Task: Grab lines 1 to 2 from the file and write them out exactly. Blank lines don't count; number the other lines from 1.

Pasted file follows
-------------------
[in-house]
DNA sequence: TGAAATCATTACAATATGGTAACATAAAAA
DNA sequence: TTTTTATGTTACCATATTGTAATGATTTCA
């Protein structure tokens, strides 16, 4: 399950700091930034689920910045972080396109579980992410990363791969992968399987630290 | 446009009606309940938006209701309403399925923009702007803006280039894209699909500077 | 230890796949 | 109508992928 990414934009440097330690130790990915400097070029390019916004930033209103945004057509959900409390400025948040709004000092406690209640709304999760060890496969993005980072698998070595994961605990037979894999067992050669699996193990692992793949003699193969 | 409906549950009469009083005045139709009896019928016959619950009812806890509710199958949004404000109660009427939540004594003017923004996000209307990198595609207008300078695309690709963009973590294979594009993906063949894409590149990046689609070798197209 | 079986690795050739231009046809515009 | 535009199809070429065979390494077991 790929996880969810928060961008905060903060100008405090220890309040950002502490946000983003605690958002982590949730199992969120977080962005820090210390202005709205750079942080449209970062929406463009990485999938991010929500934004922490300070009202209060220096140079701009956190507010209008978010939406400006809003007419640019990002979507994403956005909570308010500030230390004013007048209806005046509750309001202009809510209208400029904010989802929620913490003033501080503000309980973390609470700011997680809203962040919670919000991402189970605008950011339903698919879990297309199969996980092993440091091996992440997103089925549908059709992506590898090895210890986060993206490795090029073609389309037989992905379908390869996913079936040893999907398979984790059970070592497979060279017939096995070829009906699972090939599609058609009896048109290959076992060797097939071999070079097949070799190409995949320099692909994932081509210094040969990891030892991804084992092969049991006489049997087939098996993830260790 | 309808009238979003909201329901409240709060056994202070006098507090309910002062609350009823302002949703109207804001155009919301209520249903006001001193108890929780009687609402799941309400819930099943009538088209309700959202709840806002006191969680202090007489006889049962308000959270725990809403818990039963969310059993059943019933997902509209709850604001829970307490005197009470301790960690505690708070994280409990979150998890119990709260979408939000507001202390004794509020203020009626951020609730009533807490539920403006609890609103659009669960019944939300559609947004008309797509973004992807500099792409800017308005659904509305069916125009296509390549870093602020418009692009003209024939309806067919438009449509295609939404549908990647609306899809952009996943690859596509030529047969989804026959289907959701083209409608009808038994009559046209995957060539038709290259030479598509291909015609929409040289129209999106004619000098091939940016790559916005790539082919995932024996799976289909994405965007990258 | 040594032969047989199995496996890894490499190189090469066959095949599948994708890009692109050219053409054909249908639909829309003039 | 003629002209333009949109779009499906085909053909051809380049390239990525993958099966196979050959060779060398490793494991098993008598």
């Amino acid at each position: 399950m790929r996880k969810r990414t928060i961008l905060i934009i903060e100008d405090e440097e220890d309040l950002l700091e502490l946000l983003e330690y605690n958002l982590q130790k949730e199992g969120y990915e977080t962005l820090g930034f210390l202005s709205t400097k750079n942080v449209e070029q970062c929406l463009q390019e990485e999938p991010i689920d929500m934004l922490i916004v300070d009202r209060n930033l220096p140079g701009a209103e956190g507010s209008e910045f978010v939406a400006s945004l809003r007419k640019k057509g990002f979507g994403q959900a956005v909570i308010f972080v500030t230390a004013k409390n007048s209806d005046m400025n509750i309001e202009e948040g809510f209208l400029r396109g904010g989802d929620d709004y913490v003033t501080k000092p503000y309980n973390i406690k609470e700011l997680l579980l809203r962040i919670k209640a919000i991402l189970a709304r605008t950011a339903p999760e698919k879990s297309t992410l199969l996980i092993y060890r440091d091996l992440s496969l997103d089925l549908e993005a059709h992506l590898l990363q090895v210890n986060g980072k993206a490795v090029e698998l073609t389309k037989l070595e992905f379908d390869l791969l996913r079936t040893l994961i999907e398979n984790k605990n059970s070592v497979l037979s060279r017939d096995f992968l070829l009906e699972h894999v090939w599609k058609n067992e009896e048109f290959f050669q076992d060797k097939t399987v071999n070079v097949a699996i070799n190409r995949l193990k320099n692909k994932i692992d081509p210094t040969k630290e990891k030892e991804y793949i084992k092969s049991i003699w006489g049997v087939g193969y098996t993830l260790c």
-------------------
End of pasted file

[in-house]
DNA sequence: TGAAATCATTACAATATGGTAACATAAAAA